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Interview: Professor and union negotiator on Lake-Sumter State College's decision to fire him


Lake-Sumter State College has fired one of the faculty’s chief negotiators working on their first union contract with the college this summer.

There’s an administrative hearing on the case Thursday, Sept. 9, in Clermont.

The assistant professor, David Walton, has a PhD in archaeology and taught at Lake-Sumter for six years. On Wednesday, he told me how he learned he was being fired.


DAVID WALTON: It was quite shocking for me. I received an invitation to meet with the college president in early June, and I had no idea what the purpose of that invitation to meet with the president was. And I was actually out of town visiting family in Ohio. And I reported that I couldn't make the meeting but I would be happy to do a virtual meeting.

And the next morning, I received, completely out of nowhere, a termination letter. And that was very strange considering I was awarded continuing contract, last spring, in spring 2020, and I was not expecting to lose my position.

WMFE: From what I've heard and what I've read, there aren't any issues of misconduct or anything like that that's going on, right?

DAVID WALTON: That is correct.

WMFE: Well, they have to have some reason. What reason did the president give you?

DAVID WALTON: I was not given a reason at first, and then about two weeks later, I was given an explanation that the vice president of academic affairs, Michael Vitale, was sitting in his office one day and he did a review of teaching histories of individual faculty members at the college, full-time faculty, and he had an individual, personal concern about the specific courses I was teaching and he apparently deemed that individual, personal concern over the specific courses I was teaching, deemed that worthy enough to immediately terminate my continuing contract.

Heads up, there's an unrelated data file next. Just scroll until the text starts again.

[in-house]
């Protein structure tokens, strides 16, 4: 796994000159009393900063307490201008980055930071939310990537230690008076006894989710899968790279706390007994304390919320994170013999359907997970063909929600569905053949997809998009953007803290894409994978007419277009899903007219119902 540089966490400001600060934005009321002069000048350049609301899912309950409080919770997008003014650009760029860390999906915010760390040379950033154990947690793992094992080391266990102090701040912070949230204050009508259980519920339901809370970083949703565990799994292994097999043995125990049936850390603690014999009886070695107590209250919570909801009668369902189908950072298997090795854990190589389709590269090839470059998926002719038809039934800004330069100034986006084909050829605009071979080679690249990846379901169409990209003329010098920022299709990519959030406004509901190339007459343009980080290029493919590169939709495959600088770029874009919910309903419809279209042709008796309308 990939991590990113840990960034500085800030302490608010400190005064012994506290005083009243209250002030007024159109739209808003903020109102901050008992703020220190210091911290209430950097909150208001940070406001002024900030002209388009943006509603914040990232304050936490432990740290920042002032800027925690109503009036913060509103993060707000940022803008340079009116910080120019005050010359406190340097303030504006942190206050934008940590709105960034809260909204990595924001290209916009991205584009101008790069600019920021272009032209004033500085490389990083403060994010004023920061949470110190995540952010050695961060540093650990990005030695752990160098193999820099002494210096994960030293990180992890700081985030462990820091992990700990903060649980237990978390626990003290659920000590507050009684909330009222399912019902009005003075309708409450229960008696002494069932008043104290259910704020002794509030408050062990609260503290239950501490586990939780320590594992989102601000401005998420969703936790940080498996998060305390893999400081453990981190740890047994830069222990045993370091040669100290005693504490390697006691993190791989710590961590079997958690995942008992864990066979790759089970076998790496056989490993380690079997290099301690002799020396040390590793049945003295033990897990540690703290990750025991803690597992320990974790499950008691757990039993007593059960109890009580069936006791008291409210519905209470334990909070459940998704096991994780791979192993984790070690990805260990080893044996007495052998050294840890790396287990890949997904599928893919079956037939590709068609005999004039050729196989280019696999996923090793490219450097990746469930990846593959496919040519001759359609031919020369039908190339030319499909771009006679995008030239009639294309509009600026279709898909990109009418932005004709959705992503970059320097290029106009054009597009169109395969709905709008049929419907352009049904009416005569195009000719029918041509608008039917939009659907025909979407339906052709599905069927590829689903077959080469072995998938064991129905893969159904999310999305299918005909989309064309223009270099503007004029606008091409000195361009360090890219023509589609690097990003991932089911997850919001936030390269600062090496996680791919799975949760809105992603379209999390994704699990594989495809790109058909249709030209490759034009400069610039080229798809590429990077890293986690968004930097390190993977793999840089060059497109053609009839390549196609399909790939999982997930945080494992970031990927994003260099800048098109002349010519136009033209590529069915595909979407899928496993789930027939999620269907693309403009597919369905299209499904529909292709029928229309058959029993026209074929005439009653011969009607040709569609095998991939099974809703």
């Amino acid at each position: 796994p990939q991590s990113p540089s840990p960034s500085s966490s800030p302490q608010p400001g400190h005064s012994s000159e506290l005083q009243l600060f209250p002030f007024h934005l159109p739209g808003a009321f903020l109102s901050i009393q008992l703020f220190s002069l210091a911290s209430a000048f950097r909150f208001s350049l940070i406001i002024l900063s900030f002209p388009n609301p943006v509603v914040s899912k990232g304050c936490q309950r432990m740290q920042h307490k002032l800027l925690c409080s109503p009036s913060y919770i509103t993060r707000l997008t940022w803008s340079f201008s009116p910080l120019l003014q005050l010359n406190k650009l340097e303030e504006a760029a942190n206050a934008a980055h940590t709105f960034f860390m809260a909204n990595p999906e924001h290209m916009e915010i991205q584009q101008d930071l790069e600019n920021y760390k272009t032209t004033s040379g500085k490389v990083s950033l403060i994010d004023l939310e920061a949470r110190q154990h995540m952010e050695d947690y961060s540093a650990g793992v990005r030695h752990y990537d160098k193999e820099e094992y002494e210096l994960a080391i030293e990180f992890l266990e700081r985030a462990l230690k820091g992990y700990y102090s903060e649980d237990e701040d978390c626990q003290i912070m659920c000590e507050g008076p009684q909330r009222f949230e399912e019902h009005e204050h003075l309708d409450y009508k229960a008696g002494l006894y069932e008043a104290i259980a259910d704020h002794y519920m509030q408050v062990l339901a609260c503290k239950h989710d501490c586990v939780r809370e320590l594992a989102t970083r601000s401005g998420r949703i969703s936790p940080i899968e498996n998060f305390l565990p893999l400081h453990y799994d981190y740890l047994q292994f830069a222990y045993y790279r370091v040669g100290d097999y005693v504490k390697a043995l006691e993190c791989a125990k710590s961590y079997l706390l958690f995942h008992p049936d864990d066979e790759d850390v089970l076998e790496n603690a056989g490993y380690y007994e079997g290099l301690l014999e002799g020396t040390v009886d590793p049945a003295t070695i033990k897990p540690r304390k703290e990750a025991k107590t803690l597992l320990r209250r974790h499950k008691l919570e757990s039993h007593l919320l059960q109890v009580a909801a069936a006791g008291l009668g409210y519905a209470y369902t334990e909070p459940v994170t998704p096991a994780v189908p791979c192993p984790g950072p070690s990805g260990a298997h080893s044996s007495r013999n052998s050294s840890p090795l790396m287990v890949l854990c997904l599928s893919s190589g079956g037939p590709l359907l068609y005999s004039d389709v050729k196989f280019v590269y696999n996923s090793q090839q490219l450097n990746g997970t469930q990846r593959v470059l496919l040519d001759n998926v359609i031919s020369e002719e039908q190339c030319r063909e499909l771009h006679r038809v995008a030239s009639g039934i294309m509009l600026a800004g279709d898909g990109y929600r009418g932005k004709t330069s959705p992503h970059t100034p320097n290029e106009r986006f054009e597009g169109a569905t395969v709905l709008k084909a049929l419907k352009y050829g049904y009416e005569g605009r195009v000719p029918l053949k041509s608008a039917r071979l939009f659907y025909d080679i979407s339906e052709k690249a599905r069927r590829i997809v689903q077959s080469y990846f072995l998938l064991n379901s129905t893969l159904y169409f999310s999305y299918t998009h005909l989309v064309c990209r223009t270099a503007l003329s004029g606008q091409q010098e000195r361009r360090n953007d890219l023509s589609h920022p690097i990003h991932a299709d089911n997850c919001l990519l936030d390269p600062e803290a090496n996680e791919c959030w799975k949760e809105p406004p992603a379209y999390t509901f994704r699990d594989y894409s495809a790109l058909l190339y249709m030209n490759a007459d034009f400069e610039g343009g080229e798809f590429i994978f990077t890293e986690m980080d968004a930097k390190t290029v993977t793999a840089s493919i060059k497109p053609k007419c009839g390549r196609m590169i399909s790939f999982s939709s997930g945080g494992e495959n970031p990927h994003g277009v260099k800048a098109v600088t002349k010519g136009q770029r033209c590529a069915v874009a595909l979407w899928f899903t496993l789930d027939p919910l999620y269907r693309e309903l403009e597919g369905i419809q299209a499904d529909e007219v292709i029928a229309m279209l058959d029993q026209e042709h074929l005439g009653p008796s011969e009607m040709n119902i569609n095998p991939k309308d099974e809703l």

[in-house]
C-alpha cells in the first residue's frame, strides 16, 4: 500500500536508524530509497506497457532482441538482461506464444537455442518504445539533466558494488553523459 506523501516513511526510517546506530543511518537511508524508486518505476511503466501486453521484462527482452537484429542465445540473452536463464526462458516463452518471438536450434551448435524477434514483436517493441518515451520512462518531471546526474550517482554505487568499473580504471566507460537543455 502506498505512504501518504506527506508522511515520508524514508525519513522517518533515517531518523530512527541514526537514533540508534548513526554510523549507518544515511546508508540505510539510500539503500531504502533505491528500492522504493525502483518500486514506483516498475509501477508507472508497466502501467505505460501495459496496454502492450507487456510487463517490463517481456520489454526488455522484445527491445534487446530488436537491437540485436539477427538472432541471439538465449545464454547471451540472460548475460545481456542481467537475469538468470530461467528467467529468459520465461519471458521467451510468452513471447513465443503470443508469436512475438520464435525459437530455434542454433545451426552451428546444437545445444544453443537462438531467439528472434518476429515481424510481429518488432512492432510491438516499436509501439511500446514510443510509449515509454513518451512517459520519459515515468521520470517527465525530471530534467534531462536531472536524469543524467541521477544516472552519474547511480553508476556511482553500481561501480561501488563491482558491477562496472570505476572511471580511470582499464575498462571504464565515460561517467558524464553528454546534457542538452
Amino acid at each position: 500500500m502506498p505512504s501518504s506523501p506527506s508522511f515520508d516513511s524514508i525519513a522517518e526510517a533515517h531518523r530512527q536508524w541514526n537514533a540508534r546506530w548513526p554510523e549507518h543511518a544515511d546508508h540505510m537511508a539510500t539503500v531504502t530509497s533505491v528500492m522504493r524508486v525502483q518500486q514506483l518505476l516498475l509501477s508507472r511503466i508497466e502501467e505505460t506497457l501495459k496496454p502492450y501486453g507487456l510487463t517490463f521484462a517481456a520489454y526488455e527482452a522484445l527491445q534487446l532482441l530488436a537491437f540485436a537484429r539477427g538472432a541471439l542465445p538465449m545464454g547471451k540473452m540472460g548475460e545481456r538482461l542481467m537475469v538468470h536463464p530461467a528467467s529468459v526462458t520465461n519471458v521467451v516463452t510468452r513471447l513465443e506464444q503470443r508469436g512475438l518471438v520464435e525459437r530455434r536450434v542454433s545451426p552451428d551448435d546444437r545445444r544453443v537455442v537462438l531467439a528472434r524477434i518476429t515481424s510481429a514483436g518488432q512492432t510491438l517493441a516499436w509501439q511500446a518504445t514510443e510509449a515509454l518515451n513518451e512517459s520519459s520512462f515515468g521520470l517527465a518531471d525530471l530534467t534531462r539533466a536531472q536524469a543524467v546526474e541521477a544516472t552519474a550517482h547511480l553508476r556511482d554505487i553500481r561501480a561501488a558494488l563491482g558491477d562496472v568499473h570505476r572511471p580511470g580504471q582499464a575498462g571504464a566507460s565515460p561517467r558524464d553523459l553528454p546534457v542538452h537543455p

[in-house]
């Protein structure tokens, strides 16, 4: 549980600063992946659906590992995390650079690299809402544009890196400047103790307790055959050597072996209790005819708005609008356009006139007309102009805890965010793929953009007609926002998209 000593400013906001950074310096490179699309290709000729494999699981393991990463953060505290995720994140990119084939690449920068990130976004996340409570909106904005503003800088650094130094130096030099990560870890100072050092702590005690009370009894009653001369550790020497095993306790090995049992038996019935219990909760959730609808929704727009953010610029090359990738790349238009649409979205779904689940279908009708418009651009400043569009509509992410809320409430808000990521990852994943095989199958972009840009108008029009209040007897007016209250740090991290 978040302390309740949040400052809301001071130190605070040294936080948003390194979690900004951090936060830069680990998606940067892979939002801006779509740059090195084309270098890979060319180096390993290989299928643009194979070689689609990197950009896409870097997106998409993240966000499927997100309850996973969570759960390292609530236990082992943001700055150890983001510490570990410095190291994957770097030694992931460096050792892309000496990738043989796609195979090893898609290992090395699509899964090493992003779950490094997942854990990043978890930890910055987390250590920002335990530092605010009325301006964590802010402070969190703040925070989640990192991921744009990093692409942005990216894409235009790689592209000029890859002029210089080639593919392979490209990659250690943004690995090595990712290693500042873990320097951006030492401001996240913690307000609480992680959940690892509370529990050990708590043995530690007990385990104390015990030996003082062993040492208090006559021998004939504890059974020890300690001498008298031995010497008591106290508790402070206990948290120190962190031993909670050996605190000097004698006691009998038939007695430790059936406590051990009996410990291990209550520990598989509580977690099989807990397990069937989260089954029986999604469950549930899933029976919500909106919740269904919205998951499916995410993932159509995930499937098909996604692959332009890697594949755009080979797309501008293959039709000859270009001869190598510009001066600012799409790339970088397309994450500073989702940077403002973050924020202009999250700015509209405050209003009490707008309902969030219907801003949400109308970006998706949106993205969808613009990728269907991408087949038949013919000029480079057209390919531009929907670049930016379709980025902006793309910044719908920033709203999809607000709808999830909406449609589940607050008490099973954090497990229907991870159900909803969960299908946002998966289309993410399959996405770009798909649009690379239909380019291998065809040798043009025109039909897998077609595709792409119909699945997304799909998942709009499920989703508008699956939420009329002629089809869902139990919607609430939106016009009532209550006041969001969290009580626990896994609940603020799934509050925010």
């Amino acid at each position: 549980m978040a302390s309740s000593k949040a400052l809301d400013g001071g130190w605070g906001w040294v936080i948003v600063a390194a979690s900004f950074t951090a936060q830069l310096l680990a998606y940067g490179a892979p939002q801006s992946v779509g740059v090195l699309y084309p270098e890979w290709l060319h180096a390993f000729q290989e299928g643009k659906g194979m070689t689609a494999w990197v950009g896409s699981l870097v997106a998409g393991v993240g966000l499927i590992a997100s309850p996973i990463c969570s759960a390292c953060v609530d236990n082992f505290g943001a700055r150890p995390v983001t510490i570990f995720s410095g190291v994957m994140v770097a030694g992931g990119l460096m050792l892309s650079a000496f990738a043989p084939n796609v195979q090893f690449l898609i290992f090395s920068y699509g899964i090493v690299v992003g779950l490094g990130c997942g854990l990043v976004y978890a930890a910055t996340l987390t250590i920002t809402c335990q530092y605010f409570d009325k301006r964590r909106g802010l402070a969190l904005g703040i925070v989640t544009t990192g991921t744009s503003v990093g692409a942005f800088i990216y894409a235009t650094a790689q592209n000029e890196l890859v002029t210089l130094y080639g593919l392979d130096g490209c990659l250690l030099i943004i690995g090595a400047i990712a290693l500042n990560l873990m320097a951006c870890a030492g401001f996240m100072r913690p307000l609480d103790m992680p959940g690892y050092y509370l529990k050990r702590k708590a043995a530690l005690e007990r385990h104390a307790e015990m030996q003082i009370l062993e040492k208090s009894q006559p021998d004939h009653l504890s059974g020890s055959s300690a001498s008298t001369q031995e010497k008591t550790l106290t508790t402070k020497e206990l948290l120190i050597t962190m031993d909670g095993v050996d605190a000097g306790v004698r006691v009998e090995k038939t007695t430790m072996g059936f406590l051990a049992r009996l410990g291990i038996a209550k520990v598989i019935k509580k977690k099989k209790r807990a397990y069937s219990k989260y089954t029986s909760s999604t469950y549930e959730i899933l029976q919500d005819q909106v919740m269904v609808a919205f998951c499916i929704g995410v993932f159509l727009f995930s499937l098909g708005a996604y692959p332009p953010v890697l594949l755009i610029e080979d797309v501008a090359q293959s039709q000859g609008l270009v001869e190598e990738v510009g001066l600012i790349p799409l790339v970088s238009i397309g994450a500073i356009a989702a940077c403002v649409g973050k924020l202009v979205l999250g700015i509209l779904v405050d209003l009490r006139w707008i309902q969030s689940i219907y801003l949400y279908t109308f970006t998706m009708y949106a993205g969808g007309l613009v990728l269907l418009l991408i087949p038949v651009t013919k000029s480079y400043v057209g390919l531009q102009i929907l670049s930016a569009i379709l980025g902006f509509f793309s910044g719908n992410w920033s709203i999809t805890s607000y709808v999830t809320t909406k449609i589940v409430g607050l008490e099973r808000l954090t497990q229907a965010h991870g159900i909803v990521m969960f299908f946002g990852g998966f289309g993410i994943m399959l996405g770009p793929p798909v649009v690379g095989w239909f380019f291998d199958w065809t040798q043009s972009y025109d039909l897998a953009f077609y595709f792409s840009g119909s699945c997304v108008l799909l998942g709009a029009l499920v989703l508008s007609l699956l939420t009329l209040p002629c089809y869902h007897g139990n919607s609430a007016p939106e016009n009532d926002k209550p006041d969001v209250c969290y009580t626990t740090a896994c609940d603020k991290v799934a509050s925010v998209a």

WMFE: One of the things that strikes me is that there would be ways to go about this if, if he's unhappy with the courses that you're teaching. I mean, there's a solution other than firing you. I mean ... did you talk with them about that?

DAVID WALTON: There was never a conversation of what the vice president is alleging were his concerns. And in the depositions that we took on August 13, he admitted that he did not even look at my performance evaluations, my annual performance evaluations, and he did not speak with any other of the deans or academic staff officials below him in the hierarchy to sort of understand the context of my teaching history and why it was the way it was.

WMFE: Now, you have been involved with United Faculty of Florida. Correct?

DAVID WALTON: That is correct, with Lake-Sumter. Yep, that is correct.

WMFE: From what I can understand, when this all happened, you were one of the two chief negotiators for the first union contract. Do you believe that that's part of the reason this is happening?

DAVID WALTON: So, right, there's the difference between belief and what can actually be pursued as a legal strategy. We are not including that in the legal strategy for my case. However, deep down, I think it's hard not to imagine how my role in negotiating for my colleagues and standing up for them to the administration, difficult to imagine that that plays no role in this decision.

Joe Byrnes came to WMFE/WMFV from the Ocala Star-Banner and The Gainesville Sun, where he worked as a reporter and editor for several years. Joe graduated from Loyola University in New Orleans and turned to journalism after teaching. He enjoys freshwater fishing and family gatherings.